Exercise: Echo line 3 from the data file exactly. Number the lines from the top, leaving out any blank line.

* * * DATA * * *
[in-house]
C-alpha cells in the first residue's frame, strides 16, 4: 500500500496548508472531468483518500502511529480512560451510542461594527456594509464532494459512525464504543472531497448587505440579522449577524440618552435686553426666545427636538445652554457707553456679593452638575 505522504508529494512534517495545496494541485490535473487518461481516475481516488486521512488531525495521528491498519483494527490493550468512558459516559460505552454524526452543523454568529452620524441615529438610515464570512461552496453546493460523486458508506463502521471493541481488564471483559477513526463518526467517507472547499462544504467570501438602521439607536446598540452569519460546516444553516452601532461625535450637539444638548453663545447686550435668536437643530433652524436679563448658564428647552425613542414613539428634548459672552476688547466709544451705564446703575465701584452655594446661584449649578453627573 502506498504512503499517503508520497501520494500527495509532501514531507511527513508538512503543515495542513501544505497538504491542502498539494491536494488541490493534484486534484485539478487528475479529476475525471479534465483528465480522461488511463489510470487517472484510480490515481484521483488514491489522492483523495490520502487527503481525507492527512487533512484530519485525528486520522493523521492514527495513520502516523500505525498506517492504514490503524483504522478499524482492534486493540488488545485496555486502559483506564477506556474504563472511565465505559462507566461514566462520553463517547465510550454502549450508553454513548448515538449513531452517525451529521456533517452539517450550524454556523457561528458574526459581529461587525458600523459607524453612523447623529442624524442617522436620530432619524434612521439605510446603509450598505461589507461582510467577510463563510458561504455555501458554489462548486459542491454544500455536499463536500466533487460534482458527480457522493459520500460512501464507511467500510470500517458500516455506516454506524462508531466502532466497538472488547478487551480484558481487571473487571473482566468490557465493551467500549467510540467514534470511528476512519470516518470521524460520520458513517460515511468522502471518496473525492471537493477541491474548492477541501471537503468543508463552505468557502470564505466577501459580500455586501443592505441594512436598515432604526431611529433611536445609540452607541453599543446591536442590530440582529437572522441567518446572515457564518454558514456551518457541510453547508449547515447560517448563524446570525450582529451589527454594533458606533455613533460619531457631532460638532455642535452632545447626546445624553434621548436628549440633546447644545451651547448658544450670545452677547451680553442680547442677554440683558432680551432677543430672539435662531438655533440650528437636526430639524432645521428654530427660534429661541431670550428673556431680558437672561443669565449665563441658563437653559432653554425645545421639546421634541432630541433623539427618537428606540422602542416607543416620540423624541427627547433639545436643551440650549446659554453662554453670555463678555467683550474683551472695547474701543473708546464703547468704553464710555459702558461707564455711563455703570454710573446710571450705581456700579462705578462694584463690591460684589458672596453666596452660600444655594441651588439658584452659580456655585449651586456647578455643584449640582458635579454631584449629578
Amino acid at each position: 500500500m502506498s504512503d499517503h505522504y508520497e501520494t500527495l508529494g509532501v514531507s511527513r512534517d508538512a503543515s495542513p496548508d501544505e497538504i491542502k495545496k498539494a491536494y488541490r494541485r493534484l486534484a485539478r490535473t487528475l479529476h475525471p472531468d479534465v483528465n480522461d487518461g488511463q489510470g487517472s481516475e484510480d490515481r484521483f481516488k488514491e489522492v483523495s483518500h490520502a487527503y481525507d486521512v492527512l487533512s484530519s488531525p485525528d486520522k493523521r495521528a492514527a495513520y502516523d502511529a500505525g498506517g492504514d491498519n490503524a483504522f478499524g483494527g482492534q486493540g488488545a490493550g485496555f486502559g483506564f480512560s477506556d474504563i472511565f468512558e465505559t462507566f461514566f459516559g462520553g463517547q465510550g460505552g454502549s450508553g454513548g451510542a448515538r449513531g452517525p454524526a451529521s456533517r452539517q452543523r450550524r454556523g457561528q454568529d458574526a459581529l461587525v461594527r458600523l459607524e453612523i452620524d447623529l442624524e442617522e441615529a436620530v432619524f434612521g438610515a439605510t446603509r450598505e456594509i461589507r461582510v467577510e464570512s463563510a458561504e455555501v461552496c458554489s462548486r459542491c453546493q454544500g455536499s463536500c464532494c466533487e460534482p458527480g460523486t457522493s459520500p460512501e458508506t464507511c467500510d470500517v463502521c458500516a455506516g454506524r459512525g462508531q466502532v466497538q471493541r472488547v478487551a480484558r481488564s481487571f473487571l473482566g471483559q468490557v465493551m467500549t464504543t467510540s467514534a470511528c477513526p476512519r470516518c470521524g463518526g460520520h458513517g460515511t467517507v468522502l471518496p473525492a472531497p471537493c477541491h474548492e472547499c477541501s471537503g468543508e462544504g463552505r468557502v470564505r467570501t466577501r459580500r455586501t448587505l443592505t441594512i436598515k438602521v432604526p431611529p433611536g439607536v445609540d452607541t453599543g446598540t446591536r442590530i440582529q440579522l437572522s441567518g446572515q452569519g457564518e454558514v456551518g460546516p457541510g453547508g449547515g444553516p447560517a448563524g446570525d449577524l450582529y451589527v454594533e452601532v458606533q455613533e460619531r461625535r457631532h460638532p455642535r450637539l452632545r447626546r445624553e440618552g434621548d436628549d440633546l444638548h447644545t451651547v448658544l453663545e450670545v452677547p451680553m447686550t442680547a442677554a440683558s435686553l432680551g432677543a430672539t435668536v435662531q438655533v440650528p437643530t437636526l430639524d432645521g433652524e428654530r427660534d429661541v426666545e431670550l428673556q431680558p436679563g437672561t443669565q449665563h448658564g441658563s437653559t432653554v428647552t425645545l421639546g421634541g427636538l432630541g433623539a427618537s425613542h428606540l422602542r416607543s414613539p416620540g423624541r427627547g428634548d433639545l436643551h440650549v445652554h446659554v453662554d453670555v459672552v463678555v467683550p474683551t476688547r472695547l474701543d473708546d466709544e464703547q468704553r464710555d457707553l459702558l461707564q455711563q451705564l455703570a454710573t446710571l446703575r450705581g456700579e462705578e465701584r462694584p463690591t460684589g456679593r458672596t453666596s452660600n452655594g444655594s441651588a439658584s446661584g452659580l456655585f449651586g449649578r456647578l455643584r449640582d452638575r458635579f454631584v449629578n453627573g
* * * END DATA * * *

Amino acid at each position: 500500500m502506498s504512503d499517503h505522504y508520497e501520494t500527495l508529494g509532501v514531507s511527513r512534517d508538512a503543515s495542513p496548508d501544505e497538504i491542502k495545496k498539494a491536494y488541490r494541485r493534484l486534484a485539478r490535473t487528475l479529476h475525471p472531468d479534465v483528465n480522461d487518461g488511463q489510470g487517472s481516475e484510480d490515481r484521483f481516488k488514491e489522492v483523495s483518500h490520502a487527503y481525507d486521512v492527512l487533512s484530519s488531525p485525528d486520522k493523521r495521528a492514527a495513520y502516523d502511529a500505525g498506517g492504514d491498519n490503524a483504522f478499524g483494527g482492534q486493540g488488545a490493550g485496555f486502559g483506564f480512560s477506556d474504563i472511565f468512558e465505559t462507566f461514566f459516559g462520553g463517547q465510550g460505552g454502549s450508553g454513548g451510542a448515538r449513531g452517525p454524526a451529521s456533517r452539517q452543523r450550524r454556523g457561528q454568529d458574526a459581529l461587525v461594527r458600523l459607524e453612523i452620524d447623529l442624524e442617522e441615529a436620530v432619524f434612521g438610515a439605510t446603509r450598505e456594509i461589507r461582510v467577510e464570512s463563510a458561504e455555501v461552496c458554489s462548486r459542491c453546493q454544500g455536499s463536500c464532494c466533487e460534482p458527480g460523486t457522493s459520500p460512501e458508506t464507511c467500510d470500517v463502521c458500516a455506516g454506524r459512525g462508531q466502532v466497538q471493541r472488547v478487551a480484558r481488564s481487571f473487571l473482566g471483559q468490557v465493551m467500549t464504543t467510540s467514534a470511528c477513526p476512519r470516518c470521524g463518526g460520520h458513517g460515511t467517507v468522502l471518496p473525492a472531497p471537493c477541491h474548492e472547499c477541501s471537503g468543508e462544504g463552505r468557502v470564505r467570501t466577501r459580500r455586501t448587505l443592505t441594512i436598515k438602521v432604526p431611529p433611536g439607536v445609540d452607541t453599543g446598540t446591536r442590530i440582529q440579522l437572522s441567518g446572515q452569519g457564518e454558514v456551518g460546516p457541510g453547508g449547515g444553516p447560517a448563524g446570525d449577524l450582529y451589527v454594533e452601532v458606533q455613533e460619531r461625535r457631532h460638532p455642535r450637539l452632545r447626546r445624553e440618552g434621548d436628549d440633546l444638548h447644545t451651547v448658544l453663545e450670545v452677547p451680553m447686550t442680547a442677554a440683558s435686553l432680551g432677543a430672539t435668536v435662531q438655533v440650528p437643530t437636526l430639524d432645521g433652524e428654530r427660534d429661541v426666545e431670550l428673556q431680558p436679563g437672561t443669565q449665563h448658564g441658563s437653559t432653554v428647552t425645545l421639546g421634541g427636538l432630541g433623539a427618537s425613542h428606540l422602542r416607543s414613539p416620540g423624541r427627547g428634548d433639545l436643551h440650549v445652554h446659554v453662554d453670555v459672552v463678555v467683550p474683551t476688547r472695547l474701543d473708546d466709544e464703547q468704553r464710555d457707553l459702558l461707564q455711563q451705564l455703570a454710573t446710571l446703575r450705581g456700579e462705578e465701584r462694584p463690591t460684589g456679593r458672596t453666596s452660600n452655594g444655594s441651588a439658584s446661584g452659580l456655585f449651586g449649578r456647578l455643584r449640582d452638575r458635579f454631584v449629578n453627573g